So what has President Obama done over the past month to get a few last-minute liberal priorities in place before Donald Trump takes over? Obama has moved forward on eight substantial executive actions so far:

  • Enacted a permanent ban on offshore oil and gas drilling in areas of the Arctic and the Atlantic Seaboard.
  • Refused to veto a UN resolution condemning Israel's settlements in the West Bank.
  • Designated two new national monuments totalling more than 1.6 million acres: Bears Ears Buttes in southeastern Utah and Gold Butte in Nevada.
  • Instructed the Department of Homeland Security to formally end the long-disused NSEERs database, which Trump could have revived as the backbone of a new Muslim registry.
  • Instructed the Army Corps of Engineers to deny final permits for the Dakota Access Pipeline where it crosses the Missouri River near the Standing Rock Sioux reservation.
  • Issued a final rule that bans the practice among some red states of withholding federal family-planning funds from Planned Parenthood and other health clinics that provide abortions.
  • Finalized rules to determine whether schools were succeeding or failing under the Every Student Succeeds Act.
  • Began an investigation into charges of Russian hacking during the presidential campaign.

This last-minute flurry of activity is actually fairly normal, but Trump is annoyed anyway, saying he's doing his best to "disregard the many inflammatory President O statements and roadblocks." Too bad, Donald: there's more to come. According to Politico, "As many as 98 final regulations under review at the White House as of Nov. 15 could be implemented before Trump takes office. Seventeen regulations awaiting final approval are considered “economically significant,” with an estimated economic impact of at least $100 million a year." Here are fifteen of the most important ones:

  • A new policy making it easier to hire and retain highly skilled immigrants.
  • A new rule forcing state regulators to tighten oversight of for-profit colleges that operate online courses in their state.
  • New energy efficiency standards.
  • Regulations designed to discourage speculation on commodities trading.
  • A new rule that would regulate air pollution from the oil industry.
  • A change in the way Medicare drug payments are administered.
  • Reform of Medicare payments to doctors, moving toward a system that better evaluates the quality of care they provide.
  • Finishing up an investment treaty with China (though it would require Senate approval in 2017).
  • Speeding through a backlog of debt relief claims from students at ITT Tech and Corinthian Colleges, two for-profit colleges that went out of business under pressure from the Obama administration.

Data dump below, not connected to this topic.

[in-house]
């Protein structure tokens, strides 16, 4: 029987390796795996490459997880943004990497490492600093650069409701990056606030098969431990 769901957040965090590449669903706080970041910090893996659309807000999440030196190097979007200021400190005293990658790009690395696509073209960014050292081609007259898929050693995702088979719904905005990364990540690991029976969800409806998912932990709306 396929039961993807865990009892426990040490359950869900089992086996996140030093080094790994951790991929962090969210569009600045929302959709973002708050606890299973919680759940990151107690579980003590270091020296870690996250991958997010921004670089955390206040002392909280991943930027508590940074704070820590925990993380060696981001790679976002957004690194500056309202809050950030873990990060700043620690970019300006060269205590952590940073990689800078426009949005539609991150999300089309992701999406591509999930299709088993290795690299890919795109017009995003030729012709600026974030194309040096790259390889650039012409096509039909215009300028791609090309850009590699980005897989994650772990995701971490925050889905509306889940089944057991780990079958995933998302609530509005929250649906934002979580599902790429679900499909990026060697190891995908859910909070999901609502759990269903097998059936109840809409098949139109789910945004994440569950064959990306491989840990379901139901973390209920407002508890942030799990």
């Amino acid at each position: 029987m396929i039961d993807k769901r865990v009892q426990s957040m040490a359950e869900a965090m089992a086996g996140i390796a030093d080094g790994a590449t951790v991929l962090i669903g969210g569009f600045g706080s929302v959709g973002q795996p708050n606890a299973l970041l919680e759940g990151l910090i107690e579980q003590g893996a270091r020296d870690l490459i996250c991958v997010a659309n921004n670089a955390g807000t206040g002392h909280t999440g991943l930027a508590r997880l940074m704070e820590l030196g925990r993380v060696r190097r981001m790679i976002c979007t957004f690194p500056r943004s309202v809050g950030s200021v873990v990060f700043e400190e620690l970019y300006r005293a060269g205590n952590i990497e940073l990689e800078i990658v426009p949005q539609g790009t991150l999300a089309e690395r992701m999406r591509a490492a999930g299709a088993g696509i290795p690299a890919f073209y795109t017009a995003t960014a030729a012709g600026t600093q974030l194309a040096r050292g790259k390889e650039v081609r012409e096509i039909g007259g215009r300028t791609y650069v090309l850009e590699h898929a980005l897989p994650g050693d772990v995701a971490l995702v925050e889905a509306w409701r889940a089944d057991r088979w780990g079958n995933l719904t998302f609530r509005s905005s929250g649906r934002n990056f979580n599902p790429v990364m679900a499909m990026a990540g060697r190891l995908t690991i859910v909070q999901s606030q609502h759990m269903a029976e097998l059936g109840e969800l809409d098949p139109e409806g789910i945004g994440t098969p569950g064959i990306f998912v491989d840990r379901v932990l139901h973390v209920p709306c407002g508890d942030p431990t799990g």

• A ban on cellphone calls on commercial flights.
  • A rule requiring that most freight trains have at least two crew members on duty.
  • Rules for the 2018 version of the Obamacare state insurance marketplaces.
  • Regulation of methane releases from oil and natural gas wells.
  • A major rule on leases for wind and solar projects on federal land.
  • A rule that aims to ensure poor and minority students get their fair share of state and local education funding.

Some of these actions could be overturned either by Trump or by Congress, but not all of them. Congress is restrained by the fact that it has limited floor time to review new rules. Trump is restrained because agency rules go through a lengthy rulemaking process before they're finalized, and he would have to start up this entire process all over again to repeal them.

Of course, all of these actions are also susceptible to court fights, just as they always are. There's no telling how that might turn out.

We've had a busy day of Trump news. I know you all want to be on top of things, so here's the latest. First, Trump was asked what he thought about Sen. Lindsey Graham's statement that sanctions were due against Russia and Vladimir Putin for their hacking during the election. Check out his reply:

I think that computers have complicated lives very greatly. The whole age of computer has made it where nobody knows exactly what is going on. We have speed, we have a lot of other things, but I’m not sure we have the kind the security we need. But I have not spoken with the senators and I will certainly will be over a period of time.

Later, asked about Israeli settlements on the West Bank, Trump produced another bit of word salad that made it clear he had no idea what a settlement even was. This is probably why Trump hasn't spoken to the press in such a long time. This kind of callow blather might have been entertaining when it was coming from a buffoon candidate who had no chance of winning,1 but not when it's coming from the president-elect.